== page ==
Inserting the catheter through what is now an angled urethra can lead to urethral trauma. The trauma can include slight swelling from forcing in the catheter, which becomes more significant over time. The key to successful female catheterization is to separate the labia but do not pull up toward the abdomen. A labia separator device that opens the labia without pulling up can be purchased. It also can be put into place for the time of the catheterization, so you have two hands available for catheterizing or catheterizing and balancing.

Scheduling Keep to your schedule for catheterization and fluid intake. Catheterization timing is critical to keeping your kidneys healthy as overflow can occur into your kidneys if your bladder emptying is not regulated. The kidneys do not store urine. They only make it. Storage occurs in the bladder, where the bladder muscle can expand to hold urine. Your kidneys do not store urine, so if it collects there, damage to your kidney tissue occurs. In addition, if urine leaks out of your urethra, you have a good chance of pressure injury as well as social embarrassment.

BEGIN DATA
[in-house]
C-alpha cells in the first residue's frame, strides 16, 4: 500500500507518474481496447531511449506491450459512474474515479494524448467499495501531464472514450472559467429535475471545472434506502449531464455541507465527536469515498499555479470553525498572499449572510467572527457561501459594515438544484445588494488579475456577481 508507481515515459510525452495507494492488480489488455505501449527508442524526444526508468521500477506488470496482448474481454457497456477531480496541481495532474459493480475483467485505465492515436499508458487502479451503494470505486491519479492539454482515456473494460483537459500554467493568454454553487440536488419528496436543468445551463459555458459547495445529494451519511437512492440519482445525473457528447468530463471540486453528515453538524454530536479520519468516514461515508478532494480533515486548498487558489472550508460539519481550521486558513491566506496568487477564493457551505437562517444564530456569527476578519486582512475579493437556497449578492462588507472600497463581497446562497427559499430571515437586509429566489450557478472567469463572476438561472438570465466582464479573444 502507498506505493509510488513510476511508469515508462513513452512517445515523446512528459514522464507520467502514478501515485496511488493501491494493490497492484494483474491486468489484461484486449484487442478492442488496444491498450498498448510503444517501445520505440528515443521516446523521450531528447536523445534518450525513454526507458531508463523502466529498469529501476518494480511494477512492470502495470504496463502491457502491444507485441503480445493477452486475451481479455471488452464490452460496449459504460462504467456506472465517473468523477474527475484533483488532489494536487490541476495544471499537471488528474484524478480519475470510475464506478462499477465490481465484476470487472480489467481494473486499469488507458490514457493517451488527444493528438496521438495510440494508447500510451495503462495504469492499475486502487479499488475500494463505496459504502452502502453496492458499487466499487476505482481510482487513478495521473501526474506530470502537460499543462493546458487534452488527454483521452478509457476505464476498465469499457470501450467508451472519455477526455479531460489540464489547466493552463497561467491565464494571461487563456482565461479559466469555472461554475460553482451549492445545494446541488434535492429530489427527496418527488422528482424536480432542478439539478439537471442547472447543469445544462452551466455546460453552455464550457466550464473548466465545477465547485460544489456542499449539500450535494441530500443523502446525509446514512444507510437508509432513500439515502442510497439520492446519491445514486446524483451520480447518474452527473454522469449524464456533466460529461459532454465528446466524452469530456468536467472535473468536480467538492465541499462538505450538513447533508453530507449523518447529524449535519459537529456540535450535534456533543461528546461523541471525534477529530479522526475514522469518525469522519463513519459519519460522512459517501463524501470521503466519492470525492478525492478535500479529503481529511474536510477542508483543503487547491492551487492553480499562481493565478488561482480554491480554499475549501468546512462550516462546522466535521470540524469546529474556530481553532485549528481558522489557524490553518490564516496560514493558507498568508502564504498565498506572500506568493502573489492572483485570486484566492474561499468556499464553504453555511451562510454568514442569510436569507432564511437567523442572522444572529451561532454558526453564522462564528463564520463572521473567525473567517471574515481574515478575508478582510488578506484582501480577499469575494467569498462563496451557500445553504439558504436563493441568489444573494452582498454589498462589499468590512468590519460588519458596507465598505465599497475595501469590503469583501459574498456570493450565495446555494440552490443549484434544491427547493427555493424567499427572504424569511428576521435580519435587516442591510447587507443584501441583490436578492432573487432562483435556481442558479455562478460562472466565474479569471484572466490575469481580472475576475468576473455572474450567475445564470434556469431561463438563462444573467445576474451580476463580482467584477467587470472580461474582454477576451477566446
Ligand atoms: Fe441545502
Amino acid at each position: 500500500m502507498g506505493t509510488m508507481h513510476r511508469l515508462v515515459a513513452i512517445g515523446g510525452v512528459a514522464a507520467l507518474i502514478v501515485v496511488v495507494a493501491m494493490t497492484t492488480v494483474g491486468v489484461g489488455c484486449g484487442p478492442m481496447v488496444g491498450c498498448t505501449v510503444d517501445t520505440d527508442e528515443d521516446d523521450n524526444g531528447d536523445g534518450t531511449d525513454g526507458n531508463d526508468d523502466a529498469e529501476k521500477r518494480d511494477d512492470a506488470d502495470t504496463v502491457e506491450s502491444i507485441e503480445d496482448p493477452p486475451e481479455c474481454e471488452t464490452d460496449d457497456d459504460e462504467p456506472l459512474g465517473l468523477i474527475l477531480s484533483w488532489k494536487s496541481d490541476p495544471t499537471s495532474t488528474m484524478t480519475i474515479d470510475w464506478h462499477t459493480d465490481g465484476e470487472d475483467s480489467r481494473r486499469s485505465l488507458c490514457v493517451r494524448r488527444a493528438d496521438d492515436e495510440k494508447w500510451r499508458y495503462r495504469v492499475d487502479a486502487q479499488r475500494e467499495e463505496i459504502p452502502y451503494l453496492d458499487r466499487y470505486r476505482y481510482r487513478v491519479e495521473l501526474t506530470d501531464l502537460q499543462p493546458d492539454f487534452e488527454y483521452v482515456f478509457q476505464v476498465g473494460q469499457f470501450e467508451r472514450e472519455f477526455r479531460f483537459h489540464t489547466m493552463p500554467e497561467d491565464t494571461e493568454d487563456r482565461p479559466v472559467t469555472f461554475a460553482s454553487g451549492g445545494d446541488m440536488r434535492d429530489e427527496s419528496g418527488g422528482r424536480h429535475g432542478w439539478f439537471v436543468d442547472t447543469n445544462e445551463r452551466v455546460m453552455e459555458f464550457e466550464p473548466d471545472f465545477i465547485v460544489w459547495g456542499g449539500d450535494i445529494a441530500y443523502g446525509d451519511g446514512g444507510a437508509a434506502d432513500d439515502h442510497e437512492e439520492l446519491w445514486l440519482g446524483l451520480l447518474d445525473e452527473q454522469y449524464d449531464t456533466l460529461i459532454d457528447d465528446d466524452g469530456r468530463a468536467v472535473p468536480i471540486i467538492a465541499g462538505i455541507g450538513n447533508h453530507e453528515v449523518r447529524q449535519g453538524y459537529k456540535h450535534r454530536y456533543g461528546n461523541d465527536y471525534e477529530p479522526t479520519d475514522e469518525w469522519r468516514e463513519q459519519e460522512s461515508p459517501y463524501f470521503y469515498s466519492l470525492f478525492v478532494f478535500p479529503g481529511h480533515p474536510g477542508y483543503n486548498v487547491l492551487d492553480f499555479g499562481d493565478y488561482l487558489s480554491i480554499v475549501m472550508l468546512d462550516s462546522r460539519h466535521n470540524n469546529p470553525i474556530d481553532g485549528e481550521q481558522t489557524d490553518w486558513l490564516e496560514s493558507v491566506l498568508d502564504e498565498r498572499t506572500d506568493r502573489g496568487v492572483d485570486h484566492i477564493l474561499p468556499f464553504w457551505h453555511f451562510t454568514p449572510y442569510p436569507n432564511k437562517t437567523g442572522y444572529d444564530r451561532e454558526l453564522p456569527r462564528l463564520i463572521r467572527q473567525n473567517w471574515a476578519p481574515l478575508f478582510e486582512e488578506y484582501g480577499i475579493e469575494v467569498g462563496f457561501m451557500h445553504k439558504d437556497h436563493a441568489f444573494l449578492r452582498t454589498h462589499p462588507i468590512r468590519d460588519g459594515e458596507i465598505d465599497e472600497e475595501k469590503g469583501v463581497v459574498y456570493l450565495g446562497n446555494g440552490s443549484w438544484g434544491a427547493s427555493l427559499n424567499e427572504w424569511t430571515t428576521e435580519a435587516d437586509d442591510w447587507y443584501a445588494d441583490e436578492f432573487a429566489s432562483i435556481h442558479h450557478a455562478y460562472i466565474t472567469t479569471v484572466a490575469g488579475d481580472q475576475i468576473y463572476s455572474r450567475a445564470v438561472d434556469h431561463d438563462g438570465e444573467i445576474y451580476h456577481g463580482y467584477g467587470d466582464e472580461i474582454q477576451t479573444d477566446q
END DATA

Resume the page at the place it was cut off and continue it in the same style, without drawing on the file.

Fluid intake is also important. If you are using intermittent catheterization, knowing how much fluid you are taking in will prevent backup into the kidneys or overflow incontinence. For others who use a suprapubic catheter or external catheter, it may be recommended by your healthcare provider to take in the extra fluid to keep urine flowing.

Water is the best fluid for urinary health. Sugary drinks, caffeine, and alcohol promote faster urination, filling the bladder more quickly. Nicotine is excreted by the kidneys, which can also affect urinary health.

Adding movement to your legs, either by doing a range of motion yourself or having someone do it for you, will help shake up your bladder for less urinary tract infections.

Keeping your bladder healthy by adjusting your bladder care techniques can actually save time in the long run by keeping your bladder and body healthy. Nurse Linda

Pediatric Consideration:

Learning good techniques of bladder care early helps promote bladder health for a lifetime. Explain to your child what you are doing and why. Help them make good food and fluid choices. Of course, all children want a soda or other drinks occasionally, but help them to use them in moderation. They all appreciate a fun water bottle.

Teens can have challenges with the selection of fluids. Creating a bond with your child will help them make good choices. Nurse Linda

Linda Schultz is a leader, teacher, and provider of rehabilitation nursing for over 30 years. In fact, Nurse Linda worked closely with Christopher Reeve on his recovery and has been advocating for the Reeve Foundation ever since.